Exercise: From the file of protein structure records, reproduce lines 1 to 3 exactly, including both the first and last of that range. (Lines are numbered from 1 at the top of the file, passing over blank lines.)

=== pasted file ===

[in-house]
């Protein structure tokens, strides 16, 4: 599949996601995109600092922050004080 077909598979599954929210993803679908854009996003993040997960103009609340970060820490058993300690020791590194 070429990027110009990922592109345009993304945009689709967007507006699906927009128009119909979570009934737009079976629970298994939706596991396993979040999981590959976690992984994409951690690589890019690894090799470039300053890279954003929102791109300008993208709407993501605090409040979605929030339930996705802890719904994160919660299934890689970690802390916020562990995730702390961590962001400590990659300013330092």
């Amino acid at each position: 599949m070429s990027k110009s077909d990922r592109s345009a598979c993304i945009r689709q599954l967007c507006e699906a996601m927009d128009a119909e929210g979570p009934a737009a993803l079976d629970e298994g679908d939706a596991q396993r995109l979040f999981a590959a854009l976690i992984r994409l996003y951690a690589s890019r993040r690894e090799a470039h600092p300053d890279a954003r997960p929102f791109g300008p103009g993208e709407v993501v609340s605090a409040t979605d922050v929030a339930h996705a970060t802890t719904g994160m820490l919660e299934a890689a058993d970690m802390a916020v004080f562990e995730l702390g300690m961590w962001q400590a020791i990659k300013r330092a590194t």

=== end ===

[in-house]
């Protein structure tokens, strides 16, 4: 599949996601995109600092922050004080 077909598979599954929210993803679908854009996003993040997960103009609340970060820490058993300690020791590194 070429990027110009990922592109345009993304945009689709967007507006699906927009128009119909979570009934737009079976629970298994939706596991396993979040999981590959976690992984994409951690690589890019690894090799470039300053890279954003929102791109300008993208709407993501605090409040979605929030339930996705802890719904994160919660299934890689970690802390916020562990995730702390961590962001400590990659300013330092």
């Amino acid at each position: 599949m070429s990027k110009s077909d990922r592109s345009a598979c993304i945009r689709q599954l967007c507006e699906a996601m927009d128009a119909e929210g979570p009934a737009a993803l079976d629970e298994g679908d939706a596991q396993r995109l979040f999981a590959a854009l976690i992984r994409l996003y951690a690589s890019r993040r690894e090799a470039h600092p300053d890279a954003r997960p929102f791109g300008p103009g993208e709407v993501v609340s605090a409040t979605d922050v929030a339930h996705a970060t802890t719904g994160m820490l919660e299934a890689a058993d970690m802390a916020v004080f562990e995730l702390g300690m961590w962001q400590a020791i990659k300013r330092a590194t």